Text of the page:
Images de page
PDF
ePub

Or are our heroes doom'd to die with shame,
And this the period of our wars and fame!"
A groan that moment from MONDINGO broke,
Another follow'd, and the hero spoke :

"No more, my dearest brother, and my friend,
We are no more, this day our glories end;
Not decades, but an host of foes they land,
Nay, hosts already march the yellow sand.
A sable army, from the distant plain,

Our neighbors, join them for the thirst of gain."
A sudden horror, far beyond belief,

Wrapt all the council in a cloud of grief.

MONDINGO ceas'd, when with a murm'ring groan,
And long loud sighs, each warrior makes his moan.
So when by rocks the torrents are withstood,
In deep hoarse murmurs rolls th' imprison'd flood,
Beats on the banks, and with a sullen sound,
Works, foams and runs in circling eddies round.
With new born courage brave LOUVERTURE broke
The gen❜ral murmurs, and undaunted spoke :
"Brave chiefs, (he cries), oh, trust the pow'rs above,
Jove is our friend, then let us trust in Jove;
Chieftains be bold, be dauntless, still the same,
Your noble valor we but urge in vain ;
But when Aurora spreads the orient day,
And gilds the mountains with a purple ray,
Let each brave chief his fainting troops inspire,
With new born ardor, with reproaches fire;
So shall our arms with just success be crown'd,
And our proud foes lie panting on the ground :
We'll charge our foes, nor will we charge in vain,
But fight or fall, a firm embodied train,

He whom the fortune of the field shall cast,

Dead on the plain, the next move on in haste;
M

Our great forefathers held this prudent course,
This rul'd their ardor, this preserv'd their force;
By laws like these immortal conquests made,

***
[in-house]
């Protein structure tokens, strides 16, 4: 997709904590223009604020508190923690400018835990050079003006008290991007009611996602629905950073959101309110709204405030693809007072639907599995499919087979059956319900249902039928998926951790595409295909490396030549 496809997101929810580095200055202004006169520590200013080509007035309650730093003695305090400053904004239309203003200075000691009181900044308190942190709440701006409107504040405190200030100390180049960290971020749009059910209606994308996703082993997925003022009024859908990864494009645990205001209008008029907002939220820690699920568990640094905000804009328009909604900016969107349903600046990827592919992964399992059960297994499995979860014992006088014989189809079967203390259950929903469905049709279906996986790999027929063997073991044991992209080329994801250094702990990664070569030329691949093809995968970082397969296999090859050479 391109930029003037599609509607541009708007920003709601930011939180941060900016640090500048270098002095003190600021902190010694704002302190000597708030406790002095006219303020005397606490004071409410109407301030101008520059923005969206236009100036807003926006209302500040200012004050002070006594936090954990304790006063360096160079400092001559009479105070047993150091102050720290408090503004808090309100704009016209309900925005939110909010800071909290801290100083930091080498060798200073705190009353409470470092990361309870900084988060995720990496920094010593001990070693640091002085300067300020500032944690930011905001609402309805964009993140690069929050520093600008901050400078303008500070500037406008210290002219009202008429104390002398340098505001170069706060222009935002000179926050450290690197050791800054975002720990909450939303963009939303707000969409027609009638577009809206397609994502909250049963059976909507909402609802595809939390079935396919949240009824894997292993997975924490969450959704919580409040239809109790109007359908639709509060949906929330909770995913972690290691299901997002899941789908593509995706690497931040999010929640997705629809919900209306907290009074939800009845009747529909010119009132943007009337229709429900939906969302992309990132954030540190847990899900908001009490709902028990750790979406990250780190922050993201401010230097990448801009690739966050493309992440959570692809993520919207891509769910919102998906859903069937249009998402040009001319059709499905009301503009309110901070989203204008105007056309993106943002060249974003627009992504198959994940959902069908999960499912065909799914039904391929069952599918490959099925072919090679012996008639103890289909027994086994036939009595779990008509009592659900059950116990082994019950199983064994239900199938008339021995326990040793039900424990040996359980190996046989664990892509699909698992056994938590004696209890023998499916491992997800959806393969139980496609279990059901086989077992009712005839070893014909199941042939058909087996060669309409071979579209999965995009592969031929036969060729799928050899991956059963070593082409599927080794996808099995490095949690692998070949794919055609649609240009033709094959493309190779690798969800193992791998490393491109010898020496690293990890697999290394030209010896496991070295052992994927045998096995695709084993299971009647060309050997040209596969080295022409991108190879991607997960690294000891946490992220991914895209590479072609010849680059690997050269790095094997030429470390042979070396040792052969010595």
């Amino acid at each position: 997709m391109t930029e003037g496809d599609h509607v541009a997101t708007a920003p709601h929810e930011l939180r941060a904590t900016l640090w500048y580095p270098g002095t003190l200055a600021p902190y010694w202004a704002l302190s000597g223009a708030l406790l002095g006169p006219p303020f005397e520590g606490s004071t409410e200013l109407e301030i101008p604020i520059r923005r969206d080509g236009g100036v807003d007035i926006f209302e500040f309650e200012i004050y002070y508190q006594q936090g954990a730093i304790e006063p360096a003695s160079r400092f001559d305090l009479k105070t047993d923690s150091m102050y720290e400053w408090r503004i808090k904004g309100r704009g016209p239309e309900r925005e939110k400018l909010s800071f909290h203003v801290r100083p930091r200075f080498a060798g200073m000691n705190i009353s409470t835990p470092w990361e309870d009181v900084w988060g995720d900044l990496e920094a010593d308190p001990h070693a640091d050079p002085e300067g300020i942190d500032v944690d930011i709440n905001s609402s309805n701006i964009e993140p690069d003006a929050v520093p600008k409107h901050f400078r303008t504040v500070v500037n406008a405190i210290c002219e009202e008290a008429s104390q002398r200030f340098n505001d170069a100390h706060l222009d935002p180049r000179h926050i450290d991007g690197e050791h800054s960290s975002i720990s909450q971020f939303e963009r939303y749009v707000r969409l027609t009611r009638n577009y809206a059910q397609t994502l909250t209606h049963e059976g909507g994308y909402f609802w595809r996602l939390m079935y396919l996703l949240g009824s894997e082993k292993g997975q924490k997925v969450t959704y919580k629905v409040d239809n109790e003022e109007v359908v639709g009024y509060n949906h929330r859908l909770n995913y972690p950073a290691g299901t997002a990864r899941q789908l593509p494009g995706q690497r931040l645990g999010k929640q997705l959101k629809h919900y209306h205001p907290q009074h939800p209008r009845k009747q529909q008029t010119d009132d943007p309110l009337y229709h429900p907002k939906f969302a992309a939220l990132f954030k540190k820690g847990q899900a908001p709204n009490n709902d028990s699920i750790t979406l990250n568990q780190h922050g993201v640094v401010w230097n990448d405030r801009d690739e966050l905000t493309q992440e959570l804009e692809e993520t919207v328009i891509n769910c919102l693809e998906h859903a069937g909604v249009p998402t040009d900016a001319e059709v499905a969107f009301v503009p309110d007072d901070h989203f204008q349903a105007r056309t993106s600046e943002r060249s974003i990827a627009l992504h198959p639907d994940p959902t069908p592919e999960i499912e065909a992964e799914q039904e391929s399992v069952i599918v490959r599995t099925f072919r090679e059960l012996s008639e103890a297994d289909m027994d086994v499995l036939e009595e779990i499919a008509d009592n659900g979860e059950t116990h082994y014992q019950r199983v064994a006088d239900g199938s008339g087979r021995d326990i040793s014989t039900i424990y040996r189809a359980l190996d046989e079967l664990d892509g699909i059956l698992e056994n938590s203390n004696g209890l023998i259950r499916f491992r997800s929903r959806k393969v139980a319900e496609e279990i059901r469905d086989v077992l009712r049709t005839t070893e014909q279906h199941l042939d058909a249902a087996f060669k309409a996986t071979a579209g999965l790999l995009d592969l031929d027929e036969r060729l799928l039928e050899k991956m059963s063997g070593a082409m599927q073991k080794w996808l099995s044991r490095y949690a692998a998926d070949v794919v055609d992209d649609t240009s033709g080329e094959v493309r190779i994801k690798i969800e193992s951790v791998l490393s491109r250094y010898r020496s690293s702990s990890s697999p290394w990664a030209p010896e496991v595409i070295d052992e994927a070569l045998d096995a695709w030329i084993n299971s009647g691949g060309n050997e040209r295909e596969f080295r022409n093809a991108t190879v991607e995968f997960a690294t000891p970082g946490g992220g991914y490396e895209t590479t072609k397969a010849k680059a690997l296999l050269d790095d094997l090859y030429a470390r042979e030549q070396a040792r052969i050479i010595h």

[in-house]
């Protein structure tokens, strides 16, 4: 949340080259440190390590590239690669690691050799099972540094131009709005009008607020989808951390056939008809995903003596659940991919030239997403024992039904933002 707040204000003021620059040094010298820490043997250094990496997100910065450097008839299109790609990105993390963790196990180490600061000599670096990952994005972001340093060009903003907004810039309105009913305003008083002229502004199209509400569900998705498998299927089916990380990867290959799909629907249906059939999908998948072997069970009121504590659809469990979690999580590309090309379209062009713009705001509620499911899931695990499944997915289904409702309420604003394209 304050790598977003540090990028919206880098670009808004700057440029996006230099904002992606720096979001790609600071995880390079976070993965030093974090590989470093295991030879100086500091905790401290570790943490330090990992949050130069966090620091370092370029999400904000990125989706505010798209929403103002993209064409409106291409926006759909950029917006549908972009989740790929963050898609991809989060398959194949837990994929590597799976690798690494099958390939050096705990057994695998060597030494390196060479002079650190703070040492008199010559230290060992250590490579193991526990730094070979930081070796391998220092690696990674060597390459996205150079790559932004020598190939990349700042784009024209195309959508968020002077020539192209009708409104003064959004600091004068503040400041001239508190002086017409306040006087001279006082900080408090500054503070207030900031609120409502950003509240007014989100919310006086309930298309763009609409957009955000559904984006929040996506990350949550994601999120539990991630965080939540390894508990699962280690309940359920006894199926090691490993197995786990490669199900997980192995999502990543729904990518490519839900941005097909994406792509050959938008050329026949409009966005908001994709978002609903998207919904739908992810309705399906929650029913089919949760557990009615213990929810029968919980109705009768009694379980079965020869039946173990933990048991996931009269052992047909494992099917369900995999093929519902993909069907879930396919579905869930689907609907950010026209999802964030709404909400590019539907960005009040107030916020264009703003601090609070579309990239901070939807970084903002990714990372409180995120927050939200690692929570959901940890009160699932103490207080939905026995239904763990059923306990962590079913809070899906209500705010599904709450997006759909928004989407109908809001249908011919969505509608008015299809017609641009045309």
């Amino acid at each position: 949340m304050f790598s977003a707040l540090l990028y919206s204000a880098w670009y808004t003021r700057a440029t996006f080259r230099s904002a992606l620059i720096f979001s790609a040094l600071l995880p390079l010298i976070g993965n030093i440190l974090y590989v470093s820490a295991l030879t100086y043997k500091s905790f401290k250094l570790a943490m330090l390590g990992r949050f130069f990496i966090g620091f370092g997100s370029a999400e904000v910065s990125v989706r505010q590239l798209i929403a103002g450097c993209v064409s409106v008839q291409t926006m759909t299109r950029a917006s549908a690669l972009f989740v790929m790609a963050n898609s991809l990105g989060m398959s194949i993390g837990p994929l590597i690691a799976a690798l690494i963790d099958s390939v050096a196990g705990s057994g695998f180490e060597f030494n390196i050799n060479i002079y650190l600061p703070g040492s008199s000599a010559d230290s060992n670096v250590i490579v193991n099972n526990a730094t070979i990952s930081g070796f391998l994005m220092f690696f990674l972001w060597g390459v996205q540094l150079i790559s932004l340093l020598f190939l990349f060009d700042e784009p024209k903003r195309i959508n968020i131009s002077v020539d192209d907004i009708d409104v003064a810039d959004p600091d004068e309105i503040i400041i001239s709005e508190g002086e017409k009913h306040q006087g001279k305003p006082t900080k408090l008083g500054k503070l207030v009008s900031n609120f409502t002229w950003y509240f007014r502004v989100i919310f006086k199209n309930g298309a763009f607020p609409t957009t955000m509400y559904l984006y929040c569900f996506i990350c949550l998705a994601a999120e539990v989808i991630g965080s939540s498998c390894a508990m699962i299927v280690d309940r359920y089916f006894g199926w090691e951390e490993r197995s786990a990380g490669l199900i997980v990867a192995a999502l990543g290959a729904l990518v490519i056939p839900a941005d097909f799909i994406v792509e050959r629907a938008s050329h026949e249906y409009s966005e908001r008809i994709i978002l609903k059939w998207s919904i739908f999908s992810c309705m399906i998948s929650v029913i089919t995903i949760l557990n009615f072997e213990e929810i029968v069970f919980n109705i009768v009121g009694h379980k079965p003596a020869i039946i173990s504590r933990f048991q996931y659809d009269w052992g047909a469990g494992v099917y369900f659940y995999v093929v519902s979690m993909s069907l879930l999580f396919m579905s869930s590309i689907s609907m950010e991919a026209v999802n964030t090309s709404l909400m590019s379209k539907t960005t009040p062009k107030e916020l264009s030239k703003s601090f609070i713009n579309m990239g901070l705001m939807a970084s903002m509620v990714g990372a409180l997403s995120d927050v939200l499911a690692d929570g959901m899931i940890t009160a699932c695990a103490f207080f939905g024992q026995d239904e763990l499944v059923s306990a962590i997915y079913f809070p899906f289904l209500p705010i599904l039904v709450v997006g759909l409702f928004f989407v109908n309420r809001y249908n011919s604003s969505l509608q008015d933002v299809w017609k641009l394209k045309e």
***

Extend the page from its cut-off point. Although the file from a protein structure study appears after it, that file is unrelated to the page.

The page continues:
And Christian tyrants low in ashes laid.
Remember chieftains, on this signal day
The fates of all our sires, and infants lay :
And we must fight the foe or hence retire,
Till CONGO blazes with their hostile fire."
Thus spoke the prince; loud shout the sable train,

And with one voice return him loud acclaim.

AVENIA.

BOOK III.

ARGUMENT.

LOUVERTURE'S congugal and parental affection displayed ....Encourages his army to trust in the protection of heaven....The slavers land their men....The battle commences with fury....LOUVERTURE proves victorious, but is slain by stratagem... His death and ascension to heaven described....The lamentations of the army, and his wife and parents for him....The slavers army begin to Conquer....MONDINGO rallies his troops....The conquest changes in his favor....He is also slain by stratagem.... His army all slaughtered to a man....The slavers burn the town....A thunder storm,

AVENIA.

BOOK III.

THE morning star now with a golden ray
Flam'd in the front of heav'n and promis'd day;
Then new born day shoots forth a glorious light
Gilds the green hills, and gladens mortals' sight:
When lo! LOUVERTURE's spouse, SILVAN by name,
At the first dawn left all her female train;
Close to her breast she held her charming boy,
The mother's comfort, and the father's joy;
Pensive she climb'd a mountain's tow'ry height,
Beheld the ships, and sicken'd at the sight.

Thro' all the plain she strives her prince t' explore,
And mourns the wounds her bleeding country bore.
When she beheld not whom her soul desir'd,
Whose virtue charm'd her, as his valor fir'd,
Along the plain, her trembling steps she bent,
And thro' the sable myrmidons she went,
Where late the mournful council made resort,
And where MONDINGO made his sad report:
She heard the tidings with an aching heart,
And trembled for her soul's far dearer part.
Distracted with surprise she screaming flies,
Fear on her cheeks, tears gushing from her eyes;

« PrécédentContinuer »